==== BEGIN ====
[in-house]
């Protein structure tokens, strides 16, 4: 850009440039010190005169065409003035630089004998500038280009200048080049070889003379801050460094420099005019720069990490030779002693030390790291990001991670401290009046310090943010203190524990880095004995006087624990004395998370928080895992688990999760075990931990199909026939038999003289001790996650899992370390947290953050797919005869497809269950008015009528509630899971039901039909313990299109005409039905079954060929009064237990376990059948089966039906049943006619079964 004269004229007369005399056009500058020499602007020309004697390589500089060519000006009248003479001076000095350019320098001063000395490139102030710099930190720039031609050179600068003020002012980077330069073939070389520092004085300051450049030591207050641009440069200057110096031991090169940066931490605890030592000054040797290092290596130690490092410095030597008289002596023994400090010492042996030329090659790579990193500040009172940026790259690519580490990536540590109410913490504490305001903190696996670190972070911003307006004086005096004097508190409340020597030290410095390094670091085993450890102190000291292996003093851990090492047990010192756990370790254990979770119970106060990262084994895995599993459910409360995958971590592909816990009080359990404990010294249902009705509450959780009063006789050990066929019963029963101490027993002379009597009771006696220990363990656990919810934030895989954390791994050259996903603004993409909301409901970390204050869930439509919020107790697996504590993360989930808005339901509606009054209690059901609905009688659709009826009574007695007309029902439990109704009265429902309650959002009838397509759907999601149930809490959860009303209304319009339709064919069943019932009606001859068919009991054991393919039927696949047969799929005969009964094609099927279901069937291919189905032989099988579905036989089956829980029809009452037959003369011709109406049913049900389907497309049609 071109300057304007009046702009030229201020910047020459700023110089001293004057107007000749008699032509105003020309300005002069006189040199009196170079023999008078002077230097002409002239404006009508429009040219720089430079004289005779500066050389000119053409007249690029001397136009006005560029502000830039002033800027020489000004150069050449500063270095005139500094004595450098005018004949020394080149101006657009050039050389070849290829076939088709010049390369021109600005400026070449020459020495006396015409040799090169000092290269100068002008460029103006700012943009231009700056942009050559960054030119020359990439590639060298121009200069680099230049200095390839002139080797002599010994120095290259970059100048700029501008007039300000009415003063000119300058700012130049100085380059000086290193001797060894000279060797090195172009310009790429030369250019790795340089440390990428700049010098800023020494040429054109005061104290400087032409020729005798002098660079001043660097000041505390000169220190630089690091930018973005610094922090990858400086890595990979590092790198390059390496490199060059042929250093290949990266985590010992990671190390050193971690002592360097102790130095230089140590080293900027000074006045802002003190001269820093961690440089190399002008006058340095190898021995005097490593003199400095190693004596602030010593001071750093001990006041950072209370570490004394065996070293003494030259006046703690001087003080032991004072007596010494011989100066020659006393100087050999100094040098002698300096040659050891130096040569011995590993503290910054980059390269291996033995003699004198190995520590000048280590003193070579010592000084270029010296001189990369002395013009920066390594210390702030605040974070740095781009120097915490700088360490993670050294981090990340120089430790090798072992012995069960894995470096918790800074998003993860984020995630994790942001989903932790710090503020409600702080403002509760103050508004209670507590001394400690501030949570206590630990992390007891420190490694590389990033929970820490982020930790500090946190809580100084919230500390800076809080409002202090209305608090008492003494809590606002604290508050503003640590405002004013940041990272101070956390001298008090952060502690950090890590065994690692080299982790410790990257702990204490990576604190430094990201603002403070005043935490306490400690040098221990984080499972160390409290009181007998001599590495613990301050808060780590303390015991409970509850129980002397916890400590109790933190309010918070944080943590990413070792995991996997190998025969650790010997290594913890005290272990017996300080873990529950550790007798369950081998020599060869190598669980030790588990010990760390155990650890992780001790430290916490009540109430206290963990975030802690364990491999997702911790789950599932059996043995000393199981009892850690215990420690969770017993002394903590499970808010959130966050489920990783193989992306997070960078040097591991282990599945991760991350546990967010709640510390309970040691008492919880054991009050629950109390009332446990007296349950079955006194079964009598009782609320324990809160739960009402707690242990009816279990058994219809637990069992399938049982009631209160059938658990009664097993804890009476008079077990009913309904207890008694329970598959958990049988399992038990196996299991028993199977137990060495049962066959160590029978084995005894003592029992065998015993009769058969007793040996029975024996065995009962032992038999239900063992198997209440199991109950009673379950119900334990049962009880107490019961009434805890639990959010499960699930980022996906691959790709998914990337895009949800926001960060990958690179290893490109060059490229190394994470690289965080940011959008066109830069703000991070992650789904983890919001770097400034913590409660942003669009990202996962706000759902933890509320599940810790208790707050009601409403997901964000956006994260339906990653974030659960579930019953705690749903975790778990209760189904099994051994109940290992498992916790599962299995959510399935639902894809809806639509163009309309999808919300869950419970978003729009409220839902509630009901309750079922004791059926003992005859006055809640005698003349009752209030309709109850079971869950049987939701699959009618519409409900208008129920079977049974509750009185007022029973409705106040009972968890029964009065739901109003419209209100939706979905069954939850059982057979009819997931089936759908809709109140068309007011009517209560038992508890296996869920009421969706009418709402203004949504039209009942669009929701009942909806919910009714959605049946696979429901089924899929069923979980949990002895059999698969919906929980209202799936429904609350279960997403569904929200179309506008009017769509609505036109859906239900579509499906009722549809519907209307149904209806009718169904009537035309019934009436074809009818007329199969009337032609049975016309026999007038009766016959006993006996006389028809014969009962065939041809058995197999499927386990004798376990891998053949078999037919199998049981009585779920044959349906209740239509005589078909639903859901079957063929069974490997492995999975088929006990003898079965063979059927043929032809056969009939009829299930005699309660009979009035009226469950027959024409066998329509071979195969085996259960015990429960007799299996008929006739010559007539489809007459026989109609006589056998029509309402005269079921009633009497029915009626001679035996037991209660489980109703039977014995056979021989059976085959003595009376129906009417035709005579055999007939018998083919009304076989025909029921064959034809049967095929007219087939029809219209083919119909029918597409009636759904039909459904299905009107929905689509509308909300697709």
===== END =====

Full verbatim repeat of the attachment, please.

[in-house]
């Protein structure tokens, strides 16, 4: 850009440039010190005169065409003035630089004998500038280009200048080049070889003379801050460094420099005019720069990490030779002693030390790291990001991670401290009046310090943010203190524990880095004995006087624990004395998370928080895992688990999760075990931990199909026939038999003289001790996650899992370390947290953050797919005869497809269950008015009528509630899971039901039909313990299109005409039905079954060929009064237990376990059948089966039906049943006619079964 004269004229007369005399056009500058020499602007020309004697390589500089060519000006009248003479001076000095350019320098001063000395490139102030710099930190720039031609050179600068003020002012980077330069073939070389520092004085300051450049030591207050641009440069200057110096031991090169940066931490605890030592000054040797290092290596130690490092410095030597008289002596023994400090010492042996030329090659790579990193500040009172940026790259690519580490990536540590109410913490504490305001903190696996670190972070911003307006004086005096004097508190409340020597030290410095390094670091085993450890102190000291292996003093851990090492047990010192756990370790254990979770119970106060990262084994895995599993459910409360995958971590592909816990009080359990404990010294249902009705509450959780009063006789050990066929019963029963101490027993002379009597009771006696220990363990656990919810934030895989954390791994050259996903603004993409909301409901970390204050869930439509919020107790697996504590993360989930808005339901509606009054209690059901609905009688659709009826009574007695007309029902439990109704009265429902309650959002009838397509759907999601149930809490959860009303209304319009339709064919069943019932009606001859068919009991054991393919039927696949047969799929005969009964094609099927279901069937291919189905032989099988579905036989089956829980029809009452037959003369011709109406049913049900389907497309049609 071109300057304007009046702009030229201020910047020459700023110089001293004057107007000749008699032509105003020309300005002069006189040199009196170079023999008078002077230097002409002239404006009508429009040219720089430079004289005779500066050389000119053409007249690029001397136009006005560029502000830039002033800027020489000004150069050449500063270095005139500094004595450098005018004949020394080149101006657009050039050389070849290829076939088709010049390369021109600005400026070449020459020495006396015409040799090169000092290269100068002008460029103006700012943009231009700056942009050559960054030119020359990439590639060298121009200069680099230049200095390839002139080797002599010994120095290259970059100048700029501008007039300000009415003063000119300058700012130049100085380059000086290193001797060894000279060797090195172009310009790429030369250019790795340089440390990428700049010098800023020494040429054109005061104290400087032409020729005798002098660079001043660097000041505390000169220190630089690091930018973005610094922090990858400086890595990979590092790198390059390496490199060059042929250093290949990266985590010992990671190390050193971690002592360097102790130095230089140590080293900027000074006045802002003190001269820093961690440089190399002008006058340095190898021995005097490593003199400095190693004596602030010593001071750093001990006041950072209370570490004394065996070293003494030259006046703690001087003080032991004072007596010494011989100066020659006393100087050999100094040098002698300096040659050891130096040569011995590993503290910054980059390269291996033995003699004198190995520590000048280590003193070579010592000084270029010296001189990369002395013009920066390594210390702030605040974070740095781009120097915490700088360490993670050294981090990340120089430790090798072992012995069960894995470096918790800074998003993860984020995630994790942001989903932790710090503020409600702080403002509760103050508004209670507590001394400690501030949570206590630990992390007891420190490694590389990033929970820490982020930790500090946190809580100084919230500390800076809080409002202090209305608090008492003494809590606002604290508050503003640590405002004013940041990272101070956390001298008090952060502690950090890590065994690692080299982790410790990257702990204490990576604190430094990201603002403070005043935490306490400690040098221990984080499972160390409290009181007998001599590495613990301050808060780590303390015991409970509850129980002397916890400590109790933190309010918070944080943590990413070792995991996997190998025969650790010997290594913890005290272990017996300080873990529950550790007798369950081998020599060869190598669980030790588990010990760390155990650890992780001790430290916490009540109430206290963990975030802690364990491999997702911790789950599932059996043995000393199981009892850690215990420690969770017993002394903590499970808010959130966050489920990783193989992306997070960078040097591991282990599945991760991350546990967010709640510390309970040691008492919880054991009050629950109390009332446990007296349950079955006194079964009598009782609320324990809160739960009402707690242990009816279990058994219809637990069992399938049982009631209160059938658990009664097993804890009476008079077990009913309904207890008694329970598959958990049988399992038990196996299991028993199977137990060495049962066959160590029978084995005894003592029992065998015993009769058969007793040996029975024996065995009962032992038999239900063992198997209440199991109950009673379950119900334990049962009880107490019961009434805890639990959010499960699930980022996906691959790709998914990337895009949800926001960060990958690179290893490109060059490229190394994470690289965080940011959008066109830069703000991070992650789904983890919001770097400034913590409660942003669009990202996962706000759902933890509320599940810790208790707050009601409403997901964000956006994260339906990653974030659960579930019953705690749903975790778990209760189904099994051994109940290992498992916790599962299995959510399935639902894809809806639509163009309309999808919300869950419970978003729009409220839902509630009901309750079922004791059926003992005859006055809640005698003349009752209030309709109850079971869950049987939701699959009618519409409900208008129920079977049974509750009185007022029973409705106040009972968890029964009065739901109003419209209100939706979905069954939850059982057979009819997931089936759908809709109140068309007011009517209560038992508890296996869920009421969706009418709402203004949504039209009942669009929701009942909806919910009714959605049946696979429901089924899929069923979980949990002895059999698969919906929980209202799936429904609350279960997403569904929200179309506008009017769509609505036109859906239900579509499906009722549809519907209307149904209806009718169904009537035309019934009436074809009818007329199969009337032609049975016309026999007038009766016959006993006996006389028809014969009962065939041809058995197999499927386990004798376990891998053949078999037919199998049981009585779920044959349906209740239509005589078909639903859901079957063929069974490997492995999975088929006990003898079965063979059927043929032809056969009939009829299930005699309660009979009035009226469950027959024409066998329509071979195969085996259960015990429960007799299996008929006739010559007539489809007459026989109609006589056998029509309402005269079921009633009497029915009626001679035996037991209660489980109703039977014995056979021989059976085959003595009376129906009417035709005579055999007939018998083919009304076989025909029921064959034809049967095929007219087939029809219209083919119909029918597409009636759904039909459904299905009107929905689509509308909300697709």